The Potential of ALLO-316 in CD70-Expressing Advanced RCC

In an interview with Targeted Oncology, Samer A. Srour, MD, discussed the results from the phase 3 TRAVERSE study and the potential role of chimeric antigen receptor T-cell therapy in renal cell carcinoma.

Samer A. Srour, MD

Samer A. Srour, MD

Results from the phase 2 TRAVERSE trial (NCT04696731) revealed the encouraging anti-tumor activity with ALLO-316, an allogeneic chimeric antigen receptor (CAR) T-cell product, in patients with advanced or metastatic renal cell carcinoma (RCC), including those with CD70 expression.1

The study continues to accrue patients and will soon enter its expansion phase, according to Samer A. Srour, MD.

“These findings, in the context of the phase 1 clinical trial at low dose levels, are very encouraging. We continue to accrue, and we are planning to expand further, hopefully, towards the end of this year,” said Srour, assistant professor, Department of Stem Cell Transplantation, Division of Cancer Medicine, The University of Texas MD Anderson Cancer Center, Houston, TX, in an interview with Targeted Oncology™.

A total of 18 patients were included in the efficacy analysis, 10 of whom were positive of CD70 expression. The overall response rate in the overall population was 17%, and in the CD70-positive population, it was 30%. The disease control rate (DCR) in the overall population was 89%. In the CD70-positive population, the DCR was 100%.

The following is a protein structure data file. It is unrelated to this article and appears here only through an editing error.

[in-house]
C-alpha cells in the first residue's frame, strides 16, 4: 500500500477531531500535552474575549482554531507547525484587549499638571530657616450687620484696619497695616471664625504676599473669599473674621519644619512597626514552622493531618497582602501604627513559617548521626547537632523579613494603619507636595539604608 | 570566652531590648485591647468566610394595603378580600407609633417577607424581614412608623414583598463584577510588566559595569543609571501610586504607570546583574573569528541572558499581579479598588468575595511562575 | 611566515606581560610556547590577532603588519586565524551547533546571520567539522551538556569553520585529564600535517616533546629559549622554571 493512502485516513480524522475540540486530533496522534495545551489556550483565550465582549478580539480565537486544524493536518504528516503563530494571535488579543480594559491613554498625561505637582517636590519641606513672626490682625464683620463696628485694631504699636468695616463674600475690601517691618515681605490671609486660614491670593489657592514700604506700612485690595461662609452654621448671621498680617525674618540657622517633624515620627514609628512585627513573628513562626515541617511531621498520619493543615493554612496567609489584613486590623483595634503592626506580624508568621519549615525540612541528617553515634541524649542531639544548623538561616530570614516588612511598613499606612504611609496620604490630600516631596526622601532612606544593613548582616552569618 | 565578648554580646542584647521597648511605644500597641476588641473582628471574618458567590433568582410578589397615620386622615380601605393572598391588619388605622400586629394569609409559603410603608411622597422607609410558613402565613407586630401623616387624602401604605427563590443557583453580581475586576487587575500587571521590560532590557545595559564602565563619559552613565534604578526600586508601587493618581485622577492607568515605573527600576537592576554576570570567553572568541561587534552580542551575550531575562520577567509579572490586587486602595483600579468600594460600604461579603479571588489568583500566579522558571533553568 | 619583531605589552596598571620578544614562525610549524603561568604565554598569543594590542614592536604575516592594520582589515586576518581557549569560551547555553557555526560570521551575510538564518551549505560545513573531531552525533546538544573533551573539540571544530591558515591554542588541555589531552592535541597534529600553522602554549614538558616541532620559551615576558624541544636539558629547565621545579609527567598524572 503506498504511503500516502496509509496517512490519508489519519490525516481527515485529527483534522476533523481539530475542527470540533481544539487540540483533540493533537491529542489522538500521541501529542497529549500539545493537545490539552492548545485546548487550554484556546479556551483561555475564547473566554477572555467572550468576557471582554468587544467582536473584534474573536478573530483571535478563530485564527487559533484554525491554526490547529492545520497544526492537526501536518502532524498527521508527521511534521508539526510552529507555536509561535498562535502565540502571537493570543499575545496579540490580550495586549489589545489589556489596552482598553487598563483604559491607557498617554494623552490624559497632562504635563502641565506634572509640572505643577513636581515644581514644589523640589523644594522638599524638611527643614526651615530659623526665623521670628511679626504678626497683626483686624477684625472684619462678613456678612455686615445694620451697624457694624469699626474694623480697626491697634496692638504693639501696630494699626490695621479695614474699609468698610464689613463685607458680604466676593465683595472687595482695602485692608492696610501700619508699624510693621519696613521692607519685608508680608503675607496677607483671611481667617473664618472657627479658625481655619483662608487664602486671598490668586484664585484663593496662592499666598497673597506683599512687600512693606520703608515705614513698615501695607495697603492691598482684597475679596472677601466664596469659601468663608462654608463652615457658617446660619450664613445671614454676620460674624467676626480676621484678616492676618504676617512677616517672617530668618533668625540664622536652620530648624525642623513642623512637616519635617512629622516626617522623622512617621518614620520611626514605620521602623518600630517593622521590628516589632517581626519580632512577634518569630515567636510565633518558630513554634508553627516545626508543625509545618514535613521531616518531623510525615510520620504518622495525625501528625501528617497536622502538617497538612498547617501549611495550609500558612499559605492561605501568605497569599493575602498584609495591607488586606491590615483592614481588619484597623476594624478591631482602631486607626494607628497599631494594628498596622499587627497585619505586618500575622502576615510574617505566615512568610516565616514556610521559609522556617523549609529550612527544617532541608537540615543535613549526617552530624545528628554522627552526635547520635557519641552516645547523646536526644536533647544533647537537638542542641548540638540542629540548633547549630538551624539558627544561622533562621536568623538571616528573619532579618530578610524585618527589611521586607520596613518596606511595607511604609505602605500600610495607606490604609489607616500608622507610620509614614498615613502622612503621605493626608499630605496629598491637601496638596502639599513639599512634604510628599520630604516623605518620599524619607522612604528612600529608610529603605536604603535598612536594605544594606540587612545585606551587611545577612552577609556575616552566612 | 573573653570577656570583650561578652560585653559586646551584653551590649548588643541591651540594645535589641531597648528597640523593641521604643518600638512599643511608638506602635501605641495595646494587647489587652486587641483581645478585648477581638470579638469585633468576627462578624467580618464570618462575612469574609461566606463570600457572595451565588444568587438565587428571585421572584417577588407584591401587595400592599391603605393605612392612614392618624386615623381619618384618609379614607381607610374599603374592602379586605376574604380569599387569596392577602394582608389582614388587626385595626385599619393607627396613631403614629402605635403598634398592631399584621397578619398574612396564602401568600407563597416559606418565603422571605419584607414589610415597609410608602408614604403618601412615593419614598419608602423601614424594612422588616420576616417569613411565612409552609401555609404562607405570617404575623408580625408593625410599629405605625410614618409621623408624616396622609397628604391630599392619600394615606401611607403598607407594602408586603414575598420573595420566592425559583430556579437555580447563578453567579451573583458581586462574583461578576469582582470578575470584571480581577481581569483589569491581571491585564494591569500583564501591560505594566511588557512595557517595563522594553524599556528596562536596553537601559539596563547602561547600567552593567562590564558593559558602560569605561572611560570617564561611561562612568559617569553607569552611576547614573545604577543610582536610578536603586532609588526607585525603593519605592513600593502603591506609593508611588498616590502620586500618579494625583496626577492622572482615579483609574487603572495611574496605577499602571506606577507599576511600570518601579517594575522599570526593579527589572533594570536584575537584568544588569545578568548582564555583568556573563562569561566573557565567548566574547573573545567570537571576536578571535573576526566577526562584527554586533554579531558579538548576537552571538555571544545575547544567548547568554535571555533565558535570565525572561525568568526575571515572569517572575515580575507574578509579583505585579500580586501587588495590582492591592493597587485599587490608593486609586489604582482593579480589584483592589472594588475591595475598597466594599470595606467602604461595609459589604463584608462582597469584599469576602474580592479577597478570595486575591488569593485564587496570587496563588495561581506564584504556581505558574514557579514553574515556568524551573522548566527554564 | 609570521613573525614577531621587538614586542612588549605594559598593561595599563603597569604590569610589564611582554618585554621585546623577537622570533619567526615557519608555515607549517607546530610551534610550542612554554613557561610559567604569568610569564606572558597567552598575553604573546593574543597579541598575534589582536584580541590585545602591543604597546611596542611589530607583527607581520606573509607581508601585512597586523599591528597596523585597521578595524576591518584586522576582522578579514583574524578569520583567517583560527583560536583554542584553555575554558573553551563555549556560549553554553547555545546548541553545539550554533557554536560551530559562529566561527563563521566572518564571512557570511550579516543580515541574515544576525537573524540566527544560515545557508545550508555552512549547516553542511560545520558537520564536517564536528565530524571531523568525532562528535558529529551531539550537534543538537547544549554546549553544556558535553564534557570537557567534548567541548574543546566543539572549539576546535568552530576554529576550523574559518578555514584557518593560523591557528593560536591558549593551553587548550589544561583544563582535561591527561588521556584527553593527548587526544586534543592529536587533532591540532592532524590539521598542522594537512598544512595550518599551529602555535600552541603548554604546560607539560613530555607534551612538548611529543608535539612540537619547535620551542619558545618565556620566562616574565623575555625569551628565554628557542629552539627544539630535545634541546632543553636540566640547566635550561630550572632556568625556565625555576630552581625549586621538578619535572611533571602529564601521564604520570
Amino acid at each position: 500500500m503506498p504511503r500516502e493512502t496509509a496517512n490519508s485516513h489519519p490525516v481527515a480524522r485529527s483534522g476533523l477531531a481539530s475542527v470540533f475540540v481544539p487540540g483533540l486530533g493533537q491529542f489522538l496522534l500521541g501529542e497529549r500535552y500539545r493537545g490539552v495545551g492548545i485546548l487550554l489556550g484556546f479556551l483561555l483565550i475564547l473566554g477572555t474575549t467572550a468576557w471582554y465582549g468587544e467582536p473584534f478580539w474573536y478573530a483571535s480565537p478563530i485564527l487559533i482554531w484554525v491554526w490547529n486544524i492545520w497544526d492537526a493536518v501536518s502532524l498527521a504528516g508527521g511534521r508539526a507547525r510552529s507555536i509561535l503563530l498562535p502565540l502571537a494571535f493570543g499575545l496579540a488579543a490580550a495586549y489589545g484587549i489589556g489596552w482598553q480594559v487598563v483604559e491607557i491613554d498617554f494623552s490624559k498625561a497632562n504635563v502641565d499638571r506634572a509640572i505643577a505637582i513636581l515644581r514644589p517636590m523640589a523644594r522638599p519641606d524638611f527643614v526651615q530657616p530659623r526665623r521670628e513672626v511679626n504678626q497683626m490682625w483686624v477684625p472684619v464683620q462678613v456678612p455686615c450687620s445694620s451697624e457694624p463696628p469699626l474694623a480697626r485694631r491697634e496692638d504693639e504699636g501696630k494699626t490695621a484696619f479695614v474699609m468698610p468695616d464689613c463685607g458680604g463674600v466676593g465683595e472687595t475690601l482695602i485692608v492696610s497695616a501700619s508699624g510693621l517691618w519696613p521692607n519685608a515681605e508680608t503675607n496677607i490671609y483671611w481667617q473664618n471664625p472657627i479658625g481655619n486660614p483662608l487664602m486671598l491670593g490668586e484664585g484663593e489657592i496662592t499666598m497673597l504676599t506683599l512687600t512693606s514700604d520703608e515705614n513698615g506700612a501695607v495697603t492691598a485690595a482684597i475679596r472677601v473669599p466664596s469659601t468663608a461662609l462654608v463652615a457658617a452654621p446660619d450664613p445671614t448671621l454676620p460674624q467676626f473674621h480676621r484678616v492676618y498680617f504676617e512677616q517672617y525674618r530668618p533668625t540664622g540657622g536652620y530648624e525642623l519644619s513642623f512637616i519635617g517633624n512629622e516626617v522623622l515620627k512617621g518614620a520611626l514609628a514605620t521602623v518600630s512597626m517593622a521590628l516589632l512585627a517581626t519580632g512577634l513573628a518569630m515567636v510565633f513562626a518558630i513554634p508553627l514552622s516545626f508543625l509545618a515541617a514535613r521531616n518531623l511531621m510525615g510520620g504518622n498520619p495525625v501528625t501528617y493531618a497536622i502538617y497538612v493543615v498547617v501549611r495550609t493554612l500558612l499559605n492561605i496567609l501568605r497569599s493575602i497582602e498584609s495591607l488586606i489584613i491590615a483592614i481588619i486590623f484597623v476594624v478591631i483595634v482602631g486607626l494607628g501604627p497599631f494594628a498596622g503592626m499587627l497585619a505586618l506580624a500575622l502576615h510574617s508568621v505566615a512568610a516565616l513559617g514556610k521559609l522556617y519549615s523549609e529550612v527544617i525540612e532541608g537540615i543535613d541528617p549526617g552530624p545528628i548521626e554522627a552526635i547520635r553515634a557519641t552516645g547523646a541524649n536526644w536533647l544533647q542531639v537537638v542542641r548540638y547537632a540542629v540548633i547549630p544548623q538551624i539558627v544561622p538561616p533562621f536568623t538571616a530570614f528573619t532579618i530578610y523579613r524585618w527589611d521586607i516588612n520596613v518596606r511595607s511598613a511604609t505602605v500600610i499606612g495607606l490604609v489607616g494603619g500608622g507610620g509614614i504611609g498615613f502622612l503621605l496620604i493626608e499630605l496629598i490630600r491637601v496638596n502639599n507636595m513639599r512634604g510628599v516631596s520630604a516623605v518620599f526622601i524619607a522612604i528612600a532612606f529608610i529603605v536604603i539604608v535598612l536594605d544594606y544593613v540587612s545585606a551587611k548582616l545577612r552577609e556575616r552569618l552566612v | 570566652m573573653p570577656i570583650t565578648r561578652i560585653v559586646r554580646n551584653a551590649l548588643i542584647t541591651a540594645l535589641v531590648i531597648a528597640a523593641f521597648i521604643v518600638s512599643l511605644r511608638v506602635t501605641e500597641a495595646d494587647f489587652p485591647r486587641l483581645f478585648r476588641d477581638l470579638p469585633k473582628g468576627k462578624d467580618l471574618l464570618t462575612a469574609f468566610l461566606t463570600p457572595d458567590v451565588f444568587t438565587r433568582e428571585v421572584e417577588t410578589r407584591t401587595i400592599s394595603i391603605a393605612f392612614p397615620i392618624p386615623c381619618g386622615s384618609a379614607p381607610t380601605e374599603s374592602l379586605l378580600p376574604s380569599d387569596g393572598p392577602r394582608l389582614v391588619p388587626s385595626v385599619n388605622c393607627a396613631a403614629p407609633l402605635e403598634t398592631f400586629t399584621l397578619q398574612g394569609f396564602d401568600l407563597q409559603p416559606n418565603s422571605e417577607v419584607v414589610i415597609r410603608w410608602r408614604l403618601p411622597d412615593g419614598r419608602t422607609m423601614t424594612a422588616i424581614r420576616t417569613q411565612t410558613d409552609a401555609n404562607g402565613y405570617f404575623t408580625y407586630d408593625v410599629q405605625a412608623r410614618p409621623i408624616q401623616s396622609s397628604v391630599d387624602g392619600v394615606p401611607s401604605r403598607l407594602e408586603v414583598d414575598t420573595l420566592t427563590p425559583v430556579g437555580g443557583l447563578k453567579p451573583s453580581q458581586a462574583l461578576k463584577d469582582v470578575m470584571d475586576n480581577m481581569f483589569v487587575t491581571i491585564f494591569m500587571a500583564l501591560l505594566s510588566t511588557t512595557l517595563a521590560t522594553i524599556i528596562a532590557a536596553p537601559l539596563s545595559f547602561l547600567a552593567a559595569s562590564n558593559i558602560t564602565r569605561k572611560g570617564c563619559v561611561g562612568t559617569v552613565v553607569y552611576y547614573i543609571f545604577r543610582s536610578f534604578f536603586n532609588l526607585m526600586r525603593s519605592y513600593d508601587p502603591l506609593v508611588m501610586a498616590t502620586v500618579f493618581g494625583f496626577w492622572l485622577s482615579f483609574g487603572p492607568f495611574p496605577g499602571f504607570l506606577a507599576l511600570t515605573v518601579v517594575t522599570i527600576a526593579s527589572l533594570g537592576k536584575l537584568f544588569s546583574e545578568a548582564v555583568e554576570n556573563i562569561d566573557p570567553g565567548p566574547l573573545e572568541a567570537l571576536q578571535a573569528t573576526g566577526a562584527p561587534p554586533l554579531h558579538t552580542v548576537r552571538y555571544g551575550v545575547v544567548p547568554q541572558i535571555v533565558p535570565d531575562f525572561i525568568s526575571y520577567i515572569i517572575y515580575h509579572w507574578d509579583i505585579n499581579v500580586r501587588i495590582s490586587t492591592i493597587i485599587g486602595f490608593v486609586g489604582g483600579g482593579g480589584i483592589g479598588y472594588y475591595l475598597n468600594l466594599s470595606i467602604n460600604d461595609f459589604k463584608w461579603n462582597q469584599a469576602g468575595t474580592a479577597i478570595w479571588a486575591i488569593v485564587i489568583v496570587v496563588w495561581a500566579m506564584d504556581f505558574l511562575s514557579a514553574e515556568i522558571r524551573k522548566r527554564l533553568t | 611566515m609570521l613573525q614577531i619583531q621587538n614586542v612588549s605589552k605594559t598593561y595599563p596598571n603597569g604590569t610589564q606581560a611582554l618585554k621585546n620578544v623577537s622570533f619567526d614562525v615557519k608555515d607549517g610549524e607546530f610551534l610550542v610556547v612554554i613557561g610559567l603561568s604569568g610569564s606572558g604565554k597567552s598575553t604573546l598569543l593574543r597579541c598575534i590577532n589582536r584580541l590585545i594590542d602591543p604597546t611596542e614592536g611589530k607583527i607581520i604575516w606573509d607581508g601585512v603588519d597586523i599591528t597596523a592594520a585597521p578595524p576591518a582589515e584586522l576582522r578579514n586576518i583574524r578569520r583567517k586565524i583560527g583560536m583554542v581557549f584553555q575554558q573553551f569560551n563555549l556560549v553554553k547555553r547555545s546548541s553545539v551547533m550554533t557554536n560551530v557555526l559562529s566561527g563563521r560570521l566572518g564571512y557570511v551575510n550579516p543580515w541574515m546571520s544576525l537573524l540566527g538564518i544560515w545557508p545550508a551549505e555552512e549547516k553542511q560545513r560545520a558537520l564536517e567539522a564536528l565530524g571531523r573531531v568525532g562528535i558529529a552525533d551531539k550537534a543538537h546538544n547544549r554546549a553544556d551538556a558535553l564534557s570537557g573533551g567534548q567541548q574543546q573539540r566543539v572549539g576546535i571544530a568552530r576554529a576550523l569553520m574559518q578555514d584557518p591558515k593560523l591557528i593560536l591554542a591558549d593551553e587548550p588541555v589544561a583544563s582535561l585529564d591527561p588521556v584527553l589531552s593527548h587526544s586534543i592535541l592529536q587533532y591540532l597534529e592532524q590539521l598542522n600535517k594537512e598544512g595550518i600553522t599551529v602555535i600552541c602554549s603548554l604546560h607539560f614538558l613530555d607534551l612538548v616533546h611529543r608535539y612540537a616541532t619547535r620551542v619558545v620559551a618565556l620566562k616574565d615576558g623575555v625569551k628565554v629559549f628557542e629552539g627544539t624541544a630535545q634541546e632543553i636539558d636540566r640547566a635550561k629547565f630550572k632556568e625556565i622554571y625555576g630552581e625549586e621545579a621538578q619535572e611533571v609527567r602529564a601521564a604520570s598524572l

Nineteen patients from the study were evaluable for safety. Among them, there was only 1 dose-limiting toxicity (grade 3 autoimmune hepatitis at dose level 2). All cases of cytokine release syndrome (CRS) were low-grade with the exception of 1 patient who had grade 3 CRS. The most common any-grade adverse events included CRS (58%), infusion-related reaction (5%), and neurotoxicity (68%).

In an interview with Targeted Oncology™, Srour, discussed the TRAVERSE study results in detail and explained the potential role ALLO-316 can take on in the space.

TARGETED ONCOLOGY: Can you explain the need for novel agents to treat clear cell RCC?

Srour: Patients with kidney cancer who have failed first-line therapies, particularly checkpoint inhibitors and tyrosine kinase inhibitors, usually have poor outcomes. This is because there are no good, alternative treatments. Most of the other treatments available are much more of a palliative approach. You use them for a few months, and then most patients end up unfortunately dying from their disease. To that extent, we are in need of novel agents, like our cell therapy approach, for these patients who otherwise will die from their disease.

What can you say about ALLO-316 and what sets it apart from other agents for clear cell RCC?

As I mentioned, these patients with advanced relapsed/refractory clear cell renal cell carcinoma will fail the standard checkpoint inhibitors or TKIs. They have an overall poor prognosis. Among other treatment options, the cell therapy options sounds like one of these promising approaches to treat kidney cancer for different reasons.

First, we have a proof-of-concept from our experience in the hematologic malignancies that chimeric antigen receptor, when they are engineered and redirected to a specific antigen on the cancer cell, they can induce durable remissions in, on average, 30%-40% of the patients over 3 or 4 years. We carry our heavy experience from the hematologic malignancies into the solid tumor space. ALLO-216 is 1 of these novel attempts to counteract all the challenges in solid tumors, and particularly kidney cancer in this study.